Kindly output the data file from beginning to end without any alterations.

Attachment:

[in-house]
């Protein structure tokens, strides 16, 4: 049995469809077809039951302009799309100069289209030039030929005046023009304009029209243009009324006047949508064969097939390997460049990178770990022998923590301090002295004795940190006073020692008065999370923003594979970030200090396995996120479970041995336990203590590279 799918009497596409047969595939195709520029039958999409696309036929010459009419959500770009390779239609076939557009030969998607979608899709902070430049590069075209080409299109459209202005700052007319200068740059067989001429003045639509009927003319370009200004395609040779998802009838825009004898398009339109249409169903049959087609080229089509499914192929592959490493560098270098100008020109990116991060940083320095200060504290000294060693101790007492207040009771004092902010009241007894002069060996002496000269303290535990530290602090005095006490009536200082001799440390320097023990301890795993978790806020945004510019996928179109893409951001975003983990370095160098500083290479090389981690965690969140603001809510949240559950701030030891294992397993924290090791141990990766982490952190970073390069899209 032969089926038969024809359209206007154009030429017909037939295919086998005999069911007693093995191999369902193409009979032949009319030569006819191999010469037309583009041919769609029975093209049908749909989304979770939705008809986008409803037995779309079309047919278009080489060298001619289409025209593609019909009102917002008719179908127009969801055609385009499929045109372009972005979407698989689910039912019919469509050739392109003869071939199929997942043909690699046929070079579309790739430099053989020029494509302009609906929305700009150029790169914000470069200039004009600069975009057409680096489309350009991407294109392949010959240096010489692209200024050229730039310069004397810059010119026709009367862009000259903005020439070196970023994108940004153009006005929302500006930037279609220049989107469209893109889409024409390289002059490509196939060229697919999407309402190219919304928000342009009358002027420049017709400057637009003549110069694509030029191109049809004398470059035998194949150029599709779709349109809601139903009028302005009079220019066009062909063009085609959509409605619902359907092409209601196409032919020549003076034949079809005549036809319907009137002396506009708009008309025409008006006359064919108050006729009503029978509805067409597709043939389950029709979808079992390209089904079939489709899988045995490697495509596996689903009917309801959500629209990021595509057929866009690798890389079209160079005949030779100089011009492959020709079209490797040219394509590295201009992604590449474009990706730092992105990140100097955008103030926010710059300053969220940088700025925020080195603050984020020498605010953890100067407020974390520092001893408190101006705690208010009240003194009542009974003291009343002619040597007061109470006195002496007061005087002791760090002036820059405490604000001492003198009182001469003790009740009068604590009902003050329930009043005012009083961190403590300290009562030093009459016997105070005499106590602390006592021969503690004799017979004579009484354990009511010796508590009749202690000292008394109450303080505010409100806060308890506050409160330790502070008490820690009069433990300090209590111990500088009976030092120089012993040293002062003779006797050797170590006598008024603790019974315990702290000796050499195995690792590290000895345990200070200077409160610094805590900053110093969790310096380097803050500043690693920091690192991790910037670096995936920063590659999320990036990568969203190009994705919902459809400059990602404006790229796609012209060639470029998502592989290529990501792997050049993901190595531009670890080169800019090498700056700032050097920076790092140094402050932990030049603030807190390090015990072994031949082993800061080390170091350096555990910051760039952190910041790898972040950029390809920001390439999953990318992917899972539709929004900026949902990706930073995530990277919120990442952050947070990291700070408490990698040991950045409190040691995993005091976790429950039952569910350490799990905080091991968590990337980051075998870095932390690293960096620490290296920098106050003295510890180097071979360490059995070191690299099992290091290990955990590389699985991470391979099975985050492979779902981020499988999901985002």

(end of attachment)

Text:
[in-house]
């Protein structure tokens, strides 16, 4: 049995469809077809039951302009799309100069289209030039030929005046023009304009029209243009009324006047949508064969097939390997460049990178770990022998923590301090002295004795940190006073020692008065999370923003594979970030200090396995996120479970041995336990203590590279 799918009497596409047969595939195709520029039958999409696309036929010459009419959500770009390779239609076939557009030969998607979608899709902070430049590069075209080409299109459209202005700052007319200068740059067989001429003045639509009927003319370009200004395609040779998802009838825009004898398009339109249409169903049959087609080229089509499914192929592959490493560098270098100008020109990116991060940083320095200060504290000294060693101790007492207040009771004092902010009241007894002069060996002496000269303290535990530290602090005095006490009536200082001799440390320097023990301890795993978790806020945004510019996928179109893409951001975003983990370095160098500083290479090389981690965690969140603001809510949240559950701030030891294992397993924290090791141990990766982490952190970073390069899209 032969089926038969024809359209206007154009030429017909037939295919086998005999069911007693093995191999369902193409009979032949009319030569006819191999010469037309583009041919769609029975093209049908749909989304979770939705008809986008409803037995779309079309047919278009080489060298001619289409025209593609019909009102917002008719179908127009969801055609385009499929045109372009972005979407698989689910039912019919469509050739392109003869071939199929997942043909690699046929070079579309790739430099053989020029494509302009609906929305700009150029790169914000470069200039004009600069975009057409680096489309350009991407294109392949010959240096010489692209200024050229730039310069004397810059010119026709009367862009000259903005020439070196970023994108940004153009006005929302500006930037279609220049989107469209893109889409024409390289002059490509196939060229697919999407309402190219919304928000342009009358002027420049017709400057637009003549110069694509030029191109049809004398470059035998194949150029599709779709349109809601139903009028302005009079220019066009062909063009085609959509409605619902359907092409209601196409032919020549003076034949079809005549036809319907009137002396506009708009008309025409008006006359064919108050006729009503029978509805067409597709043939389950029709979808079992390209089904079939489709899988045995490697495509596996689903009917309801959500629209990021595509057929866009690798890389079209160079005949030779100089011009492959020709079209490797040219394509590295201009992604590449474009990706730092992105990140100097955008103030926010710059300053969220940088700025925020080195603050984020020498605010953890100067407020974390520092001893408190101006705690208010009240003194009542009974003291009343002619040597007061109470006195002496007061005087002791760090002036820059405490604000001492003198009182001469003790009740009068604590009902003050329930009043005012009083961190403590300290009562030093009459016997105070005499106590602390006592021969503690004799017979004579009484354990009511010796508590009749202690000292008394109450303080505010409100806060308890506050409160330790502070008490820690009069433990300090209590111990500088009976030092120089012993040293002062003779006797050797170590006598008024603790019974315990702290000796050499195995690792590290000895345990200070200077409160610094805590900053110093969790310096380097803050500043690693920091690192991790910037670096995936920063590659999320990036990568969203190009994705919902459809400059990602404006790229796609012209060639470029998502592989290529990501792997050049993901190595531009670890080169800019090498700056700032050097920076790092140094402050932990030049603030807190390090015990072994031949082993800061080390170091350096555990910051760039952190910041790898972040950029390809920001390439999953990318992917899972539709929004900026949902990706930073995530990277919120990442952050947070990291700070408490990698040991950045409190040691995993005091976790429950039952569910350490799990905080091991968590990337980051075998870095932390690293960096620490290296920098106050003295510890180097071979360490059995070191690299099992290091290990955990590389699985991470391979099975985050492979779902981020499988999901985002």